This is a public . . . service . . . ANNOUNCEMENT!
I guess I sort of know Cory, because we're both Disney weenies and privacy advocates. He also "called" my boxing match with Barney last year at DNA lounge. Cory e-mailed me this a call to action earlier today. To be honest, I was *stunned* when I saw the other people he'd sent it to . . . I'm in some very good company!
I figure that I spent enough time this summer pimpin' my book. Now I can try to raise awareness about a very important issue. Nothing less than the future of electronic voting (and all that implies for the democratic process) is at stake.
Read on . . .
IEEE members: save democracy from a broken standards-committee!
The IEEE, normally the sobersided epitome of integrity and accountability, has had one of its standards-committees jump the tracks. The people who are writing the IEEE standard for voting machines have been doing their best to rig their deliberative process to exclude input from non-vendors who want the standard to include performance metrics that will guard against electoral malfeasance. This is heavy stuff: the standard this committee produces will likely form the basis of the US goverment's voting-machine purchases (as well as those of governments abroad), and if there are holes in the standard today, they will be biting our democracies on the ass for decades. There's never been a clearer demonstration that "architecture is politics."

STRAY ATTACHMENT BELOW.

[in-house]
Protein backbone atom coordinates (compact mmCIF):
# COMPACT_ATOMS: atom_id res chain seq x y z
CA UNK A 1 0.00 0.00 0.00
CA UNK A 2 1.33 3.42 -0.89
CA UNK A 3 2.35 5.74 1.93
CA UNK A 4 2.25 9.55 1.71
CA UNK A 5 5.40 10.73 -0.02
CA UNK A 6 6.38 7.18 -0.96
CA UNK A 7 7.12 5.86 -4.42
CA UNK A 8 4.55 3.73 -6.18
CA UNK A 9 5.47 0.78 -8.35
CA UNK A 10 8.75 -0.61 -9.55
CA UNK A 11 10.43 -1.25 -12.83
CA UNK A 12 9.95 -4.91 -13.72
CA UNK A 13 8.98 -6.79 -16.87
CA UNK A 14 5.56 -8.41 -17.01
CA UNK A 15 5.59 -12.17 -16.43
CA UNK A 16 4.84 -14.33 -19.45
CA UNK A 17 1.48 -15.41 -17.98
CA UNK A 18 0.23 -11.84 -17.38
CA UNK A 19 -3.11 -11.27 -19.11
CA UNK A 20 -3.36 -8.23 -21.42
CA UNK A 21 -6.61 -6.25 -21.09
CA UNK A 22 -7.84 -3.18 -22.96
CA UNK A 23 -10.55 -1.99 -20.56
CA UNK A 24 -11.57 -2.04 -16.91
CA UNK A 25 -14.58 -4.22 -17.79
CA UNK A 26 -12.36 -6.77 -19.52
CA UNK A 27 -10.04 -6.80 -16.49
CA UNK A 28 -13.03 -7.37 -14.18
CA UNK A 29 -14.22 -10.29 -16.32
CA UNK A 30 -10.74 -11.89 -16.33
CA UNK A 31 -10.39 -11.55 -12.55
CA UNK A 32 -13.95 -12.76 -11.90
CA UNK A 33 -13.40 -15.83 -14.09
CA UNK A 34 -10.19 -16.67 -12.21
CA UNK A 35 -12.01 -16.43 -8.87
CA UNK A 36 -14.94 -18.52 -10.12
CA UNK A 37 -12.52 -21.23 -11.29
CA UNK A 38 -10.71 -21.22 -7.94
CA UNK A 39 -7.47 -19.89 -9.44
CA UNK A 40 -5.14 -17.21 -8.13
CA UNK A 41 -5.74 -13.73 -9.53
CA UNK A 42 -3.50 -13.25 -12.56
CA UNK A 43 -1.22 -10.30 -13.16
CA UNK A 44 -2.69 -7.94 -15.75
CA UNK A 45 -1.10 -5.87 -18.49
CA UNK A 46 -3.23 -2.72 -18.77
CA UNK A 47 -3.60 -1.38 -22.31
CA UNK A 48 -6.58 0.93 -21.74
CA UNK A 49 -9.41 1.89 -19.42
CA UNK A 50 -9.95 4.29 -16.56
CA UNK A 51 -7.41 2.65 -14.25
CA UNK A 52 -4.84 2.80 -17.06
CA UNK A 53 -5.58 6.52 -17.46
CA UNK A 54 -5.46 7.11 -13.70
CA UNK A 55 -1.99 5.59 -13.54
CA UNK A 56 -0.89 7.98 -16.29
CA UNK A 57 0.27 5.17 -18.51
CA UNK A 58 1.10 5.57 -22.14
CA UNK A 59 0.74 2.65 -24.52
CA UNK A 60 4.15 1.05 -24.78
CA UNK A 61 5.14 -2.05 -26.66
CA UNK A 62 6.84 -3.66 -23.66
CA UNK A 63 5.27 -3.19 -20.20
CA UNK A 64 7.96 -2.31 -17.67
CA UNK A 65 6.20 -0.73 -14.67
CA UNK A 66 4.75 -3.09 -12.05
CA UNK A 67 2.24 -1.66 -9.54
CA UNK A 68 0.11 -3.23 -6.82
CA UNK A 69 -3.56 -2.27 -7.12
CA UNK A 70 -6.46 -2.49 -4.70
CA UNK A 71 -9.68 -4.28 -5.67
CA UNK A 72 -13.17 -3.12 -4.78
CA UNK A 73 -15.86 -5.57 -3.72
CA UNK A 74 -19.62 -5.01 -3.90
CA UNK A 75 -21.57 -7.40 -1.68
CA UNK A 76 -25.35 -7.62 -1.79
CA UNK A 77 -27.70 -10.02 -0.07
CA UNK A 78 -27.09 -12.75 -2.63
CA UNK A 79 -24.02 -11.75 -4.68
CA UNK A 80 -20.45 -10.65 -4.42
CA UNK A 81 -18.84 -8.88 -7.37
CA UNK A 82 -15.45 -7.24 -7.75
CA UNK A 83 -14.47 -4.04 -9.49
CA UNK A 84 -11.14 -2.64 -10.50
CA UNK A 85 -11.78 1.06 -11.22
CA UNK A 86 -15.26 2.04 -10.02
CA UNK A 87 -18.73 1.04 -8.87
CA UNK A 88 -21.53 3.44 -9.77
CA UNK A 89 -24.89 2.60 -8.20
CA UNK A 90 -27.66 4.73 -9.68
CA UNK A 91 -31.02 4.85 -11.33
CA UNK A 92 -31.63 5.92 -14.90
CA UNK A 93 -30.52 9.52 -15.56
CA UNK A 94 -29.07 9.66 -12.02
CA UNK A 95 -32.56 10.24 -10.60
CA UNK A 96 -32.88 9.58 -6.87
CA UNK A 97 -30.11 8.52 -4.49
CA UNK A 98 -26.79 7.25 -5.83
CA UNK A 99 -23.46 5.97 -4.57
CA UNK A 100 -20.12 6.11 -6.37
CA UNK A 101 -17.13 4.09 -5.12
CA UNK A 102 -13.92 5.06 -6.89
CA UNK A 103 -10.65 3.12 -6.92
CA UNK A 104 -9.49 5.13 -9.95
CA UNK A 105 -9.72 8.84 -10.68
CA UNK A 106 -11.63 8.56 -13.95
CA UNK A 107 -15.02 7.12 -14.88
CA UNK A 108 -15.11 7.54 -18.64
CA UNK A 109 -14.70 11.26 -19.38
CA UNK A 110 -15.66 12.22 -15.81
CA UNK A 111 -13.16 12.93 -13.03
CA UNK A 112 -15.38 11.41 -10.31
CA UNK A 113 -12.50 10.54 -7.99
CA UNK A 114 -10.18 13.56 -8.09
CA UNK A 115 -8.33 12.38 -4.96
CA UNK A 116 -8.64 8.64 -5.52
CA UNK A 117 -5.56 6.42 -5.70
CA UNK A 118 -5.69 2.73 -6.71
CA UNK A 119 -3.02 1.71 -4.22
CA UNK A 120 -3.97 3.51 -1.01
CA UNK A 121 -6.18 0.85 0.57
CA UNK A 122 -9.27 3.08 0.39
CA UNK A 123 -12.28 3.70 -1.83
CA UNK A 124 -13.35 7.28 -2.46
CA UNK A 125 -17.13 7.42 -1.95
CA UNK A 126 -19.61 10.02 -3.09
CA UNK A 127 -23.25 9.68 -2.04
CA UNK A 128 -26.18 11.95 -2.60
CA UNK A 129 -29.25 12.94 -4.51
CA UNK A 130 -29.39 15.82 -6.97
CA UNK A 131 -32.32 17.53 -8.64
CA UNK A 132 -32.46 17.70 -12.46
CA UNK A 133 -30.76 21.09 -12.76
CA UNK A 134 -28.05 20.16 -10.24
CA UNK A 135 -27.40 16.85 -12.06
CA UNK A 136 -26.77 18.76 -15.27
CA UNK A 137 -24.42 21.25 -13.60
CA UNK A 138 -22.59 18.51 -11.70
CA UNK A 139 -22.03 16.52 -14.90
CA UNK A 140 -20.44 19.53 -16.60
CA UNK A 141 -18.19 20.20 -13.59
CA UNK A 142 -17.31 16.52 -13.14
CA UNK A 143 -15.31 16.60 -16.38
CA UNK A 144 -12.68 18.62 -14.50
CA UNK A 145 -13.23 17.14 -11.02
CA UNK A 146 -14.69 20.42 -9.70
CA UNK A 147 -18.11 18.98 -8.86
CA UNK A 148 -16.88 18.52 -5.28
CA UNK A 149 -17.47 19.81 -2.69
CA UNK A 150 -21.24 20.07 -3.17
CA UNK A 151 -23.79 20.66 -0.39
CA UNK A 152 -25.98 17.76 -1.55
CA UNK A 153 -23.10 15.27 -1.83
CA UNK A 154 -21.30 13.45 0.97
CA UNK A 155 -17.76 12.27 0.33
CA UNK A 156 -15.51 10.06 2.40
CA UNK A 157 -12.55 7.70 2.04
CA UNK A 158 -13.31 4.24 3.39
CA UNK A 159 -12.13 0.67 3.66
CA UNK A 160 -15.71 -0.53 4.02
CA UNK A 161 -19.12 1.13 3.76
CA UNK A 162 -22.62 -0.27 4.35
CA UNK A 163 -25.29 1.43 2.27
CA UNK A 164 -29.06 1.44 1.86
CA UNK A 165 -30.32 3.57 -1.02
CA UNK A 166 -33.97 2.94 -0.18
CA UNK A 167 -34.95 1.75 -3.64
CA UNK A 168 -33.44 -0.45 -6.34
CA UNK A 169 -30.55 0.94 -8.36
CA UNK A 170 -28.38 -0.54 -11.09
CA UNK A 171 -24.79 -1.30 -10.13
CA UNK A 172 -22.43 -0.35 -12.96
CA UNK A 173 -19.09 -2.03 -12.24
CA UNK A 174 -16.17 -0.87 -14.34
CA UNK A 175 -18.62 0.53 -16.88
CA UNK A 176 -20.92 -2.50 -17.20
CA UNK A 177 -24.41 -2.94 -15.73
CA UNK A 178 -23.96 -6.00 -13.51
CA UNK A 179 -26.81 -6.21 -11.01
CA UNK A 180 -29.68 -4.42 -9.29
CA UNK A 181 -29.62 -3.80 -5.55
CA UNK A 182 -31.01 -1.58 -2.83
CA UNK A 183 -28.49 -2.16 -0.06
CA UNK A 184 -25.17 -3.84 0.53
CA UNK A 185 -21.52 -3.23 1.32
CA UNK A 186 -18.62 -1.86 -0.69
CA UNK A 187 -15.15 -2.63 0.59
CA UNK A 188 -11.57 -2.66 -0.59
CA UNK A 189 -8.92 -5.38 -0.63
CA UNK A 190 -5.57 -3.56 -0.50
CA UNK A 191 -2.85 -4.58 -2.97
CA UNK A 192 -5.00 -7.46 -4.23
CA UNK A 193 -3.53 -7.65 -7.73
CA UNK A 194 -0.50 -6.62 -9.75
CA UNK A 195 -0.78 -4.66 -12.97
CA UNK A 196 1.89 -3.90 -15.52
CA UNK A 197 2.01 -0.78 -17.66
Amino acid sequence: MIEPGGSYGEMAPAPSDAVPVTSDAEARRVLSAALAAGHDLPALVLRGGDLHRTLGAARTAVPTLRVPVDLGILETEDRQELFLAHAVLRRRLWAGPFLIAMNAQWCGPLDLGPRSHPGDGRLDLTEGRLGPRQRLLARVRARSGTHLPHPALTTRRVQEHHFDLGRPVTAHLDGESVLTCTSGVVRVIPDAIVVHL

IEEE is better than this. If you're a member of the organization, please take a moment to read up on this disaster-in-the-making and then use the form at the EFF's action-center to write to the IEEE and ask them to investigate this -- before it's too late.
...instead of using this opportunity to create a performance standard, setting benchmarks for e-voting machines to meet with regards to testing the security, reliability, accessibility and accuracy of these machines, P1583 created a design standard, describing how electronic voting machines should be configured (and following the basic plans of most current electronic voting machines). Even more problematic, the standard fails to require or even recommend that voting machines be truly voter verified or verifiable, a security measure that has broad support within the computer security community.
To make matters worse, EFF has received reports of serious procedural problems with the P1538 and SCC 38 Committee processes, including shifting roadblocks placed in front of those who wish to participate and vote, and failure to follow basic procedural requirements. We've heard claims that the working group and committee leadership is largely controlled by representatives of the electronic voting machine vendor companies and others with vested interests.
If you've made it this far, and you're scratching your head a bit, read this. The Accordion Guy puts this into layman's terms MUCH better than I could.